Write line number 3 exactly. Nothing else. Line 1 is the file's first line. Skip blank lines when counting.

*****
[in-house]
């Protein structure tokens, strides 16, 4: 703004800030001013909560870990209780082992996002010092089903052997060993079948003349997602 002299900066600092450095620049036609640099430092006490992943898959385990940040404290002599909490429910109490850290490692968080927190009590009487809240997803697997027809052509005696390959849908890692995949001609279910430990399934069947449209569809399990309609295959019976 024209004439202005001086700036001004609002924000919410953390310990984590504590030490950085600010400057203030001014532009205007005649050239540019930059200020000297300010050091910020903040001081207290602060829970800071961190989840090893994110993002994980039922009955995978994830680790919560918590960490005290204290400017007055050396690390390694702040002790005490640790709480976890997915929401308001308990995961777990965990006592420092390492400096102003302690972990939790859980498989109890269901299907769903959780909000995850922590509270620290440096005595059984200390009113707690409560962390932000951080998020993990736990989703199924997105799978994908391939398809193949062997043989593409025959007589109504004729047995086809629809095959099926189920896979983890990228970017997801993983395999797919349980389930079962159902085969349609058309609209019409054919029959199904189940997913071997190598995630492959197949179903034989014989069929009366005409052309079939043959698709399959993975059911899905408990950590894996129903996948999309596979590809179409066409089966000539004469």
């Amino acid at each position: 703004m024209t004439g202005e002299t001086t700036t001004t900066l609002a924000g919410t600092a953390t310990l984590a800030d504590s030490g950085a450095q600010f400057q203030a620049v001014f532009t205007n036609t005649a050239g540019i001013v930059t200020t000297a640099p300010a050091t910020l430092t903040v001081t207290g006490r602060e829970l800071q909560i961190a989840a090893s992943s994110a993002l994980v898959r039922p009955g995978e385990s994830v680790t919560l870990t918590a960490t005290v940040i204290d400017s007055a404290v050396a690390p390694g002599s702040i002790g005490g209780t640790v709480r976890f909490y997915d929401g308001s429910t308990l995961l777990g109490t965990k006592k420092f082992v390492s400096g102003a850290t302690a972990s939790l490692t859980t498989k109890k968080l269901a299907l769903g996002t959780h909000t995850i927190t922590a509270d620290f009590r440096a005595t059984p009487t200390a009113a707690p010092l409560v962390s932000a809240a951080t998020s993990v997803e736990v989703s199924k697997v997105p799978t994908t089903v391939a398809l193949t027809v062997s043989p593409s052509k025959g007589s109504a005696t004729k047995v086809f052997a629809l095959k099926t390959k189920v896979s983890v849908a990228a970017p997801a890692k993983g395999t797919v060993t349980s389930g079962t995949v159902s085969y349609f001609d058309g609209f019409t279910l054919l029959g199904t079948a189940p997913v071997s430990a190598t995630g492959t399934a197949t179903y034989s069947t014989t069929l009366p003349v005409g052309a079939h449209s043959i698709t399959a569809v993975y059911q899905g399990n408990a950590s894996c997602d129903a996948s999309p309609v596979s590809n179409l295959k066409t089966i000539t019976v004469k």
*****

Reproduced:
């Amino acid at each position: 703004m024209t004439g202005e002299t001086t700036t001004t900066l609002a924000g919410t600092a953390t310990l984590a800030d504590s030490g950085a450095q600010f400057q203030a620049v001014f532009t205007n036609t005649a050239g540019i001013v930059t200020t000297a640099p300010a050091t910020l430092t903040v001081t207290g006490r602060e829970l800071q909560i961190a989840a090893s992943s994110a993002l994980v898959r039922p009955g995978e385990s994830v680790t919560l870990t918590a960490t005290v940040i204290d400017s007055a404290v050396a690390p390694g002599s702040i002790g005490g209780t640790v709480r976890f909490y997915d929401g308001s429910t308990l995961l777990g109490t965990k006592k420092f082992v390492s400096g102003a850290t302690a972990s939790l490692t859980t498989k109890k968080l269901a299907l769903g996002t959780h909000t995850i927190t922590a509270d620290f009590r440096a005595t059984p009487t200390a009113a707690p010092l409560v962390s932000a809240a951080t998020s993990v997803e736990v989703s199924k697997v997105p799978t994908t089903v391939a398809l193949t027809v062997s043989p593409s052509k025959g007589s109504a005696t004729k047995v086809f052997a629809l095959k099926t390959k189920v896979s983890v849908a990228a970017p997801a890692k993983g395999t797919v060993t349980s389930g079962t995949v159902s085969y349609f001609d058309g609209f019409t279910l054919l029959g199904t079948a189940p997913v071997s430990a190598t995630g492959t399934a197949t179903y034989s069947t014989t069929l009366p003349v005409g052309a079939h449209s043959i698709t399959a569809v993975y059911q899905g399990n408990a950590s894996c997602d129903a996948s999309p309609v596979s590809n179409l295959k066409t089966i000539t019976v004469k």